Canadian agriculture’s business environment seems even more uncertain than usual. Markets are more volatile than historically. President Trump seems bent on causing new uncertainties in, among other areas, international trade.
As this is written, it is not completely certain that Canada will remain in NAFTA, or exactly what shape that agreement will take. Meanwhile, the Canadian government also creates uncertainty about investment in the energy sector, which can impact labour markets.
Always uncertain, weather appears to be even more so in recent years with risks at your farm, but also on prices because of weather in competitor countries. And, of course, there are all the things that can go wrong at the individual farm level from accidents and the loss of key people to crop and livestock diseases, equipment failures and the like.
Not everyone is comfortable with risk. The author has witnessed advisers to boards of publicly traded companies who like to look at every risk as unacceptable and forget that entrepreneurs, by definition, take risks.
The question is which risks should be taken and which should be managed?
Fortunately, there is a widely accepted and logical framework for identifying, assessing and choosing what to manage.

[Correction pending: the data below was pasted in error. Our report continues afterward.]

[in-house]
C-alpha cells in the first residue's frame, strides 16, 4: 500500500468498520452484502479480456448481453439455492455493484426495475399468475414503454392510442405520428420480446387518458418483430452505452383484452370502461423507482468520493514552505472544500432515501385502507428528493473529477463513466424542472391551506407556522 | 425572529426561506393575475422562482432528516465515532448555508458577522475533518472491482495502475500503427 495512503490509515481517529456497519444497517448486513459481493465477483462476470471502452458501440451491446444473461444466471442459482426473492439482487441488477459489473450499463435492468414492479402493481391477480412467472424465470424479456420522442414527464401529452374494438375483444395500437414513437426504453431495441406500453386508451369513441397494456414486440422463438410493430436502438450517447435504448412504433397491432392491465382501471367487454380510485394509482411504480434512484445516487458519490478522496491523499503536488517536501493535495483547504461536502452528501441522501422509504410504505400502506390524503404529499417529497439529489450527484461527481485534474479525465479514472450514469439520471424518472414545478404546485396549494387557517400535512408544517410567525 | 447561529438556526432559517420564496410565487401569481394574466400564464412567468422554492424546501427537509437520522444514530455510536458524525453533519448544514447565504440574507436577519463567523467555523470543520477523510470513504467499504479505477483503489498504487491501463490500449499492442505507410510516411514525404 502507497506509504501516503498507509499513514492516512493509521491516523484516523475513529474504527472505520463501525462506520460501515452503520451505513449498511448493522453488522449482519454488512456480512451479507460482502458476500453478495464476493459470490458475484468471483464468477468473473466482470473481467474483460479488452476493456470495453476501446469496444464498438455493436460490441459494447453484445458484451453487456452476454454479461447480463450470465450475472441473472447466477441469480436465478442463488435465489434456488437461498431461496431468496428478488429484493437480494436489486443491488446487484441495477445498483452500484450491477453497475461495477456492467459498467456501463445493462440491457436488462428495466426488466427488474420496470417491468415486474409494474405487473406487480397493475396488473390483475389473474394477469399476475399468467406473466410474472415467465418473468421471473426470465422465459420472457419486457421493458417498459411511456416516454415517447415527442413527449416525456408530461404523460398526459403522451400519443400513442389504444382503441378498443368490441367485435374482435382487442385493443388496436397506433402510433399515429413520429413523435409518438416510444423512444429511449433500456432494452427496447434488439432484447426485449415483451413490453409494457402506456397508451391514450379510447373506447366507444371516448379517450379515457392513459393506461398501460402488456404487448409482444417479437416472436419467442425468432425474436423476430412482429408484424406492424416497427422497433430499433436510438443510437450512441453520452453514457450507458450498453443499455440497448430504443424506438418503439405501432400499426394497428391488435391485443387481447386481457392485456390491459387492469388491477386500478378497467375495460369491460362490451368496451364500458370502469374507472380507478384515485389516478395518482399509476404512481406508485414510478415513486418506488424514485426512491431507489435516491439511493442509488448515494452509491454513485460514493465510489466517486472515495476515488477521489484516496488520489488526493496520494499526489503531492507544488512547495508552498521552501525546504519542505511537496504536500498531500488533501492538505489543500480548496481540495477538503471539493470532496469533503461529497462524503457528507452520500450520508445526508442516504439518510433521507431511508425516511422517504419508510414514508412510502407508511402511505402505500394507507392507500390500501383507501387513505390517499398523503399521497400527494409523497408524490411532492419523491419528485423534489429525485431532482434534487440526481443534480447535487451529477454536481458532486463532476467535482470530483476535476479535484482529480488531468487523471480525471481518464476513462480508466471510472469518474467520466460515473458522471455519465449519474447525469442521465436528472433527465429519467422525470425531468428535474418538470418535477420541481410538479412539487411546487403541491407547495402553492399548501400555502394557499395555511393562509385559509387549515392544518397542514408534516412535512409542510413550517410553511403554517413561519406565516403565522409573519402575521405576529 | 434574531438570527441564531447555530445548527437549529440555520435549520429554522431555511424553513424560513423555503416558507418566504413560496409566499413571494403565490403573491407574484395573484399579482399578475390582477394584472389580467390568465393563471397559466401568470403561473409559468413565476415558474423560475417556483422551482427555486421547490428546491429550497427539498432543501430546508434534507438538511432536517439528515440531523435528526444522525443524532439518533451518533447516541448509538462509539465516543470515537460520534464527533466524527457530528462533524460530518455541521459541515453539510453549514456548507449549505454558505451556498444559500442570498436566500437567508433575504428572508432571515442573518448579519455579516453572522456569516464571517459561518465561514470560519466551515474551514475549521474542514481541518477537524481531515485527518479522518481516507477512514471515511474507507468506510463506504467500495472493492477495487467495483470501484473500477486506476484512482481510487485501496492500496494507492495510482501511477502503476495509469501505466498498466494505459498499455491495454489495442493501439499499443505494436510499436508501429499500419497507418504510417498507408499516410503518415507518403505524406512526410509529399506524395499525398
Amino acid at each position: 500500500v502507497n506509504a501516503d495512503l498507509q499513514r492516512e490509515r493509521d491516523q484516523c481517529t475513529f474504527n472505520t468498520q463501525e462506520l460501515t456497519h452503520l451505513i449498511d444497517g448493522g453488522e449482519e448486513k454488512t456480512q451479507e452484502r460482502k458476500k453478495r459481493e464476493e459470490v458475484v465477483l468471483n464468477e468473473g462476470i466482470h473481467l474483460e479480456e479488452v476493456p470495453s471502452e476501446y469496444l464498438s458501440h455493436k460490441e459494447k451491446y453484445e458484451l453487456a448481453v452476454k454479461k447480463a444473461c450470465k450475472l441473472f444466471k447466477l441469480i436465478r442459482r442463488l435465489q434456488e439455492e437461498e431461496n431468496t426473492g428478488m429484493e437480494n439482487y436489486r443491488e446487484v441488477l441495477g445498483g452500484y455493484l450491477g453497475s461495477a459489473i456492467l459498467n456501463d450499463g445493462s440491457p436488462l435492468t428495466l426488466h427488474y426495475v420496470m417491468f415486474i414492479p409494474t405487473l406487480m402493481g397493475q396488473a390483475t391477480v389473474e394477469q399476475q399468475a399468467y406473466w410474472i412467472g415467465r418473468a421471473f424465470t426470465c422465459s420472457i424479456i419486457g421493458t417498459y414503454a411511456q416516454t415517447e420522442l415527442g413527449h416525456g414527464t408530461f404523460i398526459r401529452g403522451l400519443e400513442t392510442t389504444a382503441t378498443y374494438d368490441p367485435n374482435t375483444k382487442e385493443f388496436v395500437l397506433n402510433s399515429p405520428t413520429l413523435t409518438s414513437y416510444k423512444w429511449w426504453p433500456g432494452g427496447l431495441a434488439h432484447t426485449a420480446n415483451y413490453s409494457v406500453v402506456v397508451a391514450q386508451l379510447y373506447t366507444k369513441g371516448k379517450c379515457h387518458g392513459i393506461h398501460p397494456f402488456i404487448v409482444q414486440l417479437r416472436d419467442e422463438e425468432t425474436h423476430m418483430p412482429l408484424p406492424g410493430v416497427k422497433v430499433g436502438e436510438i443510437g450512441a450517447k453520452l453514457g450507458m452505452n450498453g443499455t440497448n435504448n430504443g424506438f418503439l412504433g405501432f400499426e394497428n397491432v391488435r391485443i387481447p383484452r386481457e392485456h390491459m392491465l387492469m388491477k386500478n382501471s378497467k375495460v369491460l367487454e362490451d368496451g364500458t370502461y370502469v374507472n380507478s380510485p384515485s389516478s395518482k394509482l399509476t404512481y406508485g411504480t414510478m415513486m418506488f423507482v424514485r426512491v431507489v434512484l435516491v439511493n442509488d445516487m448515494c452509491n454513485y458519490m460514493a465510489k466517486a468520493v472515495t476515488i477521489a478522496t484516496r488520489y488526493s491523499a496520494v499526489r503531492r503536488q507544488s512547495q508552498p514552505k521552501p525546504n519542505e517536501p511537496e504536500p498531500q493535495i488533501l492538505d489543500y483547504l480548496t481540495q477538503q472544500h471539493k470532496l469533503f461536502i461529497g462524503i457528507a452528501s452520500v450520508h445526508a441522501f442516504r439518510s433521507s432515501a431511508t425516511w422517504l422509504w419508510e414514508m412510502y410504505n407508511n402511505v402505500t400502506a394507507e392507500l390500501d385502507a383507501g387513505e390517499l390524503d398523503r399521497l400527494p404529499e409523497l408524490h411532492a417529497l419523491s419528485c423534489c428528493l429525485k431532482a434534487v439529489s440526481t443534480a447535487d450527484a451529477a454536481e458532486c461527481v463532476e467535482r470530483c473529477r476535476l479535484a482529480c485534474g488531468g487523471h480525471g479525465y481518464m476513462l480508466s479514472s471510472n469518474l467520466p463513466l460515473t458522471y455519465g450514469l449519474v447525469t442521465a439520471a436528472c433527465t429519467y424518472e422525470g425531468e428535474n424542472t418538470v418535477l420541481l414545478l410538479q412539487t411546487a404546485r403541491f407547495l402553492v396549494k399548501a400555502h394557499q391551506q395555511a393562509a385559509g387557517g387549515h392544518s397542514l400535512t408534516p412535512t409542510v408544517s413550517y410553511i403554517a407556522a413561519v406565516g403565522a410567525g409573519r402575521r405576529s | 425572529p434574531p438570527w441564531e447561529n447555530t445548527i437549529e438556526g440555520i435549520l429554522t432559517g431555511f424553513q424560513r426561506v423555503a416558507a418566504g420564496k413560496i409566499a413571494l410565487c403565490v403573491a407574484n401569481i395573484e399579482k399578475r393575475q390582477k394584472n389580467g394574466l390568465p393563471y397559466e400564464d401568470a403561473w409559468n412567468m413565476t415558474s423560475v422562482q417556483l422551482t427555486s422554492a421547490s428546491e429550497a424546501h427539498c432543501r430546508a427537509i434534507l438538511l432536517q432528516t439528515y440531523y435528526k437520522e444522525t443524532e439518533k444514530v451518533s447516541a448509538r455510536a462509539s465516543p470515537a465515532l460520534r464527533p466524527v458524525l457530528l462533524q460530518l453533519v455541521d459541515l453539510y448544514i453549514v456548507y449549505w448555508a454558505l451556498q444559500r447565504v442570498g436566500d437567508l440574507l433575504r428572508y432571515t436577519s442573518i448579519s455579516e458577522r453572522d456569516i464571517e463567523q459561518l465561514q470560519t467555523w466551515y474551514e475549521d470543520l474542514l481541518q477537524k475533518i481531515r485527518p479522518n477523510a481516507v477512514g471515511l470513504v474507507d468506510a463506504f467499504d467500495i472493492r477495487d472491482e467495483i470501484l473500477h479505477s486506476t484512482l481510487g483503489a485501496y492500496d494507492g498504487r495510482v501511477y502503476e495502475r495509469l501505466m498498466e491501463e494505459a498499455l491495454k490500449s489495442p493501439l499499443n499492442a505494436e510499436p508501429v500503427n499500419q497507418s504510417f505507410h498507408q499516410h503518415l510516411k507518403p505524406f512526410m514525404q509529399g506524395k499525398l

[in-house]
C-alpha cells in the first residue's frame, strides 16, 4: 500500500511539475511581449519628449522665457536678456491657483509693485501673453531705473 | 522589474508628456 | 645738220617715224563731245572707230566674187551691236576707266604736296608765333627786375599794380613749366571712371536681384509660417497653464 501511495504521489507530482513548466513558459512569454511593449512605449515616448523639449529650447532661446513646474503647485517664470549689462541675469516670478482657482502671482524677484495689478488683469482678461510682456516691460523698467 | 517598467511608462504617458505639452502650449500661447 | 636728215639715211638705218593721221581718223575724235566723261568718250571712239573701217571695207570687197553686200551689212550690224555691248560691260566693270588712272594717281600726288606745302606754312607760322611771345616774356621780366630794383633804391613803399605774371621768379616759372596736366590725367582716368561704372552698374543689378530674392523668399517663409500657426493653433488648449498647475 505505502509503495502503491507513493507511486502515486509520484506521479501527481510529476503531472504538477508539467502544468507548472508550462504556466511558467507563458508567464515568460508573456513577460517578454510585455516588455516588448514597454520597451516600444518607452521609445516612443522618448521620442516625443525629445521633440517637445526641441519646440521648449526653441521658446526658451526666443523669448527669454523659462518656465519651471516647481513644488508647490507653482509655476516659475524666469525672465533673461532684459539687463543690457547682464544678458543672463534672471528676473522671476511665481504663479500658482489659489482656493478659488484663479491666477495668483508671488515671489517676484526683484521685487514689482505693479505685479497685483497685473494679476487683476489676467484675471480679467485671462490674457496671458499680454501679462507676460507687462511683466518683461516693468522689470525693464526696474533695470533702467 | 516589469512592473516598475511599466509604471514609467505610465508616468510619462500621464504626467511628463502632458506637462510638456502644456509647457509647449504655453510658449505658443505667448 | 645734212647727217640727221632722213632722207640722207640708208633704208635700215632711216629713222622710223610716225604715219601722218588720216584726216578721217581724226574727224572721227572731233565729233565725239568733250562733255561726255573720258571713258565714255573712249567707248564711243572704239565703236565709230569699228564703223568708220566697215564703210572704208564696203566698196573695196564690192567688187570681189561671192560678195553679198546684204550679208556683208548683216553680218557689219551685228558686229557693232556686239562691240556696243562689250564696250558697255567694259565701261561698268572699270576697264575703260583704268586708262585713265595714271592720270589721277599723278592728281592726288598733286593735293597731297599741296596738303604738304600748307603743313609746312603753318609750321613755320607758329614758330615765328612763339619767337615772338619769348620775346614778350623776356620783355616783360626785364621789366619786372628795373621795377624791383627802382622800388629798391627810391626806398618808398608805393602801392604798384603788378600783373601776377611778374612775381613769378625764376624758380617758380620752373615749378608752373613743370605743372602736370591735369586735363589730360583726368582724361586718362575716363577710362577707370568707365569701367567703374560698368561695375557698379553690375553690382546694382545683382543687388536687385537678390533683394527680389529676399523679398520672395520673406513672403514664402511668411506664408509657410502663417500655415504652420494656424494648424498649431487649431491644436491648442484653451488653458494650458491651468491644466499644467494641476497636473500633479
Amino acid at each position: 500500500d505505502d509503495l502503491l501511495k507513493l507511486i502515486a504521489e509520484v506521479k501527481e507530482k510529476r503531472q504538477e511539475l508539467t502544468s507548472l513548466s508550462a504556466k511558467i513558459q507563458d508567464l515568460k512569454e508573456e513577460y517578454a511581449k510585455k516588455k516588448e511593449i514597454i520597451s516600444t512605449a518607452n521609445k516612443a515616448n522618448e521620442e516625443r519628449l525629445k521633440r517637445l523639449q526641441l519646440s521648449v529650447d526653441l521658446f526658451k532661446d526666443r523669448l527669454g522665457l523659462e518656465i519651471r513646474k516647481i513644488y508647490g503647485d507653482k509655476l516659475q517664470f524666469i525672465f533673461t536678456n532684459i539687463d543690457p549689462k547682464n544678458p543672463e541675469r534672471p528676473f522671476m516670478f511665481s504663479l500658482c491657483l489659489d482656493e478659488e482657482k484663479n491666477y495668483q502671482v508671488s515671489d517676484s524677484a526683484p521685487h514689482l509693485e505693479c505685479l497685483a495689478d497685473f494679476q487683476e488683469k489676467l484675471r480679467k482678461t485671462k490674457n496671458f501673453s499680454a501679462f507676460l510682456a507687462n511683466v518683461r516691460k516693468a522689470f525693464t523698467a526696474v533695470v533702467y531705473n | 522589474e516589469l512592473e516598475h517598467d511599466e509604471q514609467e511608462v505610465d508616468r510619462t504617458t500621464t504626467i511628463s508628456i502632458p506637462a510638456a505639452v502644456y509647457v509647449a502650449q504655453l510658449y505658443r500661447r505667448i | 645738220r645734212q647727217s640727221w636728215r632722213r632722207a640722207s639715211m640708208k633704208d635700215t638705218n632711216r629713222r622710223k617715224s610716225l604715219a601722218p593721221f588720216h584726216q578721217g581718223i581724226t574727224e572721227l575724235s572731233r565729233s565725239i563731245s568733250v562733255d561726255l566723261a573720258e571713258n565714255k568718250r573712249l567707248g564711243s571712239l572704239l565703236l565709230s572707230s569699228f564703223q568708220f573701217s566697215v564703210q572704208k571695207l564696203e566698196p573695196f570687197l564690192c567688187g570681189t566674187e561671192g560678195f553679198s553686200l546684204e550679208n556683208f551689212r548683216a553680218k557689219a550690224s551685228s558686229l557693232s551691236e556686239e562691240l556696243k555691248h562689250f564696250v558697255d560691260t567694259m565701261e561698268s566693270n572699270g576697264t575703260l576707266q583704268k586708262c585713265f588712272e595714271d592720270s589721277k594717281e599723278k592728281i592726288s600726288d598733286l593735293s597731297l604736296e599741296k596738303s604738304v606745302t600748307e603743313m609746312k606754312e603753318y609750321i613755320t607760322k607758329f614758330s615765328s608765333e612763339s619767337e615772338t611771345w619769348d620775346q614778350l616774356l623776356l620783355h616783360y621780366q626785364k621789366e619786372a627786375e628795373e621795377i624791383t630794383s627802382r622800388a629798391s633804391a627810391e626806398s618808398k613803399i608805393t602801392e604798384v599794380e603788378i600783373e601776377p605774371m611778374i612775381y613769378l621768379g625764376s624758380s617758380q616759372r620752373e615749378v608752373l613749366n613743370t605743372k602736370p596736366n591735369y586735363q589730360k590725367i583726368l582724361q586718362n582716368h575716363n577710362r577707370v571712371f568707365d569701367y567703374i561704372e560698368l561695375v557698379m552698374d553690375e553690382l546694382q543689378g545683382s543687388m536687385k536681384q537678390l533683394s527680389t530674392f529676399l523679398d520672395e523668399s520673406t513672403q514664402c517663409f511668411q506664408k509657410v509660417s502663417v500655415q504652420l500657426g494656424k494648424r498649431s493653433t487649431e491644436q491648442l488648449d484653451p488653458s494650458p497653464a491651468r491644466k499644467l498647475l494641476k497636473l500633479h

The risk assessment process
This is a three-step process that is a variant of strategic planning. The difference is subtle. When developing strategy we look for opportunities and how we can capitalize on them. In risk assessment, we look at threats: what can go wrong, and how do we deal with it if it does?
At the limit, however, these two processes converge: risk management is part of strategy.
Your first step is to identify as many potentially risky events as possible. In doing so we suggest examining separately the external and internal environments of your farm business. External events are things beyond your control, such as weather, changes in markets, unexpected changes in government policy, new diseases, actions taken by competitors to improve their competitive position, etc.
To approach the external environment logically, we suggest dividing it into four components:
- Policies, laws and regulations: these can be changes in environmental policy, pesticide or animal welfare regulations, trade policy, safety nets, etc.
- Socio-economic factors: e.g. consumer concerns about your production practices, changes in ethnicity.
- Competitors: other farmers can be competitors if, for example, they do something to drive their costs down, compete for land, or have advantages in other countries.
- Markets and customers: these factors include anything from declines in commodity prices to loss of an important customer who switches to another supplier(s) or experiences financial difficulty.
The internal environment includes factors you control with your management decisions. They also fall into four categories:
- People: this includes death or serious illness of a key person; a key employee quitting; loss of support of key management in a related company; divorce; or family feuding over any number of things that families feud over, especially in succession planning.
- Assets: this encompasses fire, property damage, hail, important off-farm investments.